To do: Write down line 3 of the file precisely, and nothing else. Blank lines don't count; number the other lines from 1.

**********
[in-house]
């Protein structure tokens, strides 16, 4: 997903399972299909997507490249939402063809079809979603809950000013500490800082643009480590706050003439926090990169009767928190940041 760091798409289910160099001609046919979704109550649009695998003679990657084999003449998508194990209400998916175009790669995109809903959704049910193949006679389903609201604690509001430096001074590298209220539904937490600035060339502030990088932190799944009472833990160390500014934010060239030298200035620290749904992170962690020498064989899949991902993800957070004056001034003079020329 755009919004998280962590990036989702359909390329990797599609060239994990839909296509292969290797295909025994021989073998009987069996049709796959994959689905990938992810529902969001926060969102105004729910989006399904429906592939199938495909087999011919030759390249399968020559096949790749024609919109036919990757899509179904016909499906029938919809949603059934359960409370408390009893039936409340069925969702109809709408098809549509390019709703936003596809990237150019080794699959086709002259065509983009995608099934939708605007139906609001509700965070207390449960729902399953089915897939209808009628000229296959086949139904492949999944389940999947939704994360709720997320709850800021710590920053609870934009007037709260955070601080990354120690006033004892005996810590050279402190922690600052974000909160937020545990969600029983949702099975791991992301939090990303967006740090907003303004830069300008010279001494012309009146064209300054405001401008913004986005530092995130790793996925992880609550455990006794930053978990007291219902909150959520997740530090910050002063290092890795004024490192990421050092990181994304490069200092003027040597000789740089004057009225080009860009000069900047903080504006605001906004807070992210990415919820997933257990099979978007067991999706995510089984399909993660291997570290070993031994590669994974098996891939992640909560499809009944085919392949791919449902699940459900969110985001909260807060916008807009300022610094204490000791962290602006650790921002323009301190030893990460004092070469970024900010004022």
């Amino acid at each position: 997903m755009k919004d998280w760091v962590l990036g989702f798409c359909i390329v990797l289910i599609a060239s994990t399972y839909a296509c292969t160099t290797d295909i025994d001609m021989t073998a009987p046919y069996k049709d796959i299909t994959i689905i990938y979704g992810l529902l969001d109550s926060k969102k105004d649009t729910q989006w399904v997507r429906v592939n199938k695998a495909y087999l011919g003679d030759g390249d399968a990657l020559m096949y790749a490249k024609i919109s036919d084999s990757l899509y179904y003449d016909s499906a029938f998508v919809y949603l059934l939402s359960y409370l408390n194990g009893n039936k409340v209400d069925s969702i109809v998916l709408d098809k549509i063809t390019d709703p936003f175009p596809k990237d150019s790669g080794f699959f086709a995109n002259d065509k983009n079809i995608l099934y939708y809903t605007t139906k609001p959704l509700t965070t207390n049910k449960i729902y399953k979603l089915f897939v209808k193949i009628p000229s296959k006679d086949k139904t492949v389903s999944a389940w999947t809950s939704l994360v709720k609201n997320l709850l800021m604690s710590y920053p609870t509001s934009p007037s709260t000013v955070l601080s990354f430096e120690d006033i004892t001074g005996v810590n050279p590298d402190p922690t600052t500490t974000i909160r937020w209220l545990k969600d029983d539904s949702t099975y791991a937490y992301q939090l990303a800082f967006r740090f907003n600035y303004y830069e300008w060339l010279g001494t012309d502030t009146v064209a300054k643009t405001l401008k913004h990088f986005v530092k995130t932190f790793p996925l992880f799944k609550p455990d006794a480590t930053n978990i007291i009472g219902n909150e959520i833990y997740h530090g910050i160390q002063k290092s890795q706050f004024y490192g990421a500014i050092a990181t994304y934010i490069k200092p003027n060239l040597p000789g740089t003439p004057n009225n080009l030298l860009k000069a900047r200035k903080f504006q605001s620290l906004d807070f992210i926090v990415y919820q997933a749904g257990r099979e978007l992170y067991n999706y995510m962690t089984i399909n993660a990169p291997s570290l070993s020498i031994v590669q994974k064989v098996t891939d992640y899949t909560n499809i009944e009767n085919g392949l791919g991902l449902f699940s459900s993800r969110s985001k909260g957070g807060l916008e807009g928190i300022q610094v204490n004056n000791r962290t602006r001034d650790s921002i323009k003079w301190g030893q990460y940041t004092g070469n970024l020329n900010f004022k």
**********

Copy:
């Amino acid at each position: 997903m755009k919004d998280w760091v962590l990036g989702f798409c359909i390329v990797l289910i599609a060239s994990t399972y839909a296509c292969t160099t290797d295909i025994d001609m021989t073998a009987p046919y069996k049709d796959i299909t994959i689905i990938y979704g992810l529902l969001d109550s926060k969102k105004d649009t729910q989006w399904v997507r429906v592939n199938k695998a495909y087999l011919g003679d030759g390249d399968a990657l020559m096949y790749a490249k024609i919109s036919d084999s990757l899509y179904y003449d016909s499906a029938f998508v919809y949603l059934l939402s359960y409370l408390n194990g009893n039936k409340v209400d069925s969702i109809v998916l709408d098809k549509i063809t390019d709703p936003f175009p596809k990237d150019s790669g080794f699959f086709a995109n002259d065509k983009n079809i995608l099934y939708y809903t605007t139906k609001p959704l509700t965070t207390n049910k449960i729902y399953k979603l089915f897939v209808k193949i009628p000229s296959k006679d086949k139904t492949v389903s999944a389940w999947t809950s939704l994360v709720k609201n997320l709850l800021m604690s710590y920053p609870t509001s934009p007037s709260t000013v955070l601080s990354f430096e120690d006033i004892t001074g005996v810590n050279p590298d402190p922690t600052t500490t974000i909160r937020w209220l545990k969600d029983d539904s949702t099975y791991a937490y992301q939090l990303a800082f967006r740090f907003n600035y303004y830069e300008w060339l010279g001494t012309d502030t009146v064209a300054k643009t405001l401008k913004h990088f986005v530092k995130t932190f790793p996925l992880f799944k609550p455990d006794a480590t930053n978990i007291i009472g219902n909150e959520i833990y997740h530090g910050i160390q002063k290092s890795q706050f004024y490192g990421a500014i050092a990181t994304y934010i490069k200092p003027n060239l040597p000789g740089t003439p004057n009225n080009l030298l860009k000069a900047r200035k903080f504006q605001s620290l906004d807070f992210i926090v990415y919820q997933a749904g257990r099979e978007l992170y067991n999706y995510m962690t089984i399909n993660a990169p291997s570290l070993s020498i031994v590669q994974k064989v098996t891939d992640y899949t909560n499809i009944e009767n085919g392949l791919g991902l449902f699940s459900s993800r969110s985001k909260g957070g807060l916008e807009g928190i300022q610094v204490n004056n000791r962290t602006r001034d650790s921002i323009k003079w301190g030893q990460y940041t004092g070469n970024l020329n900010f004022k």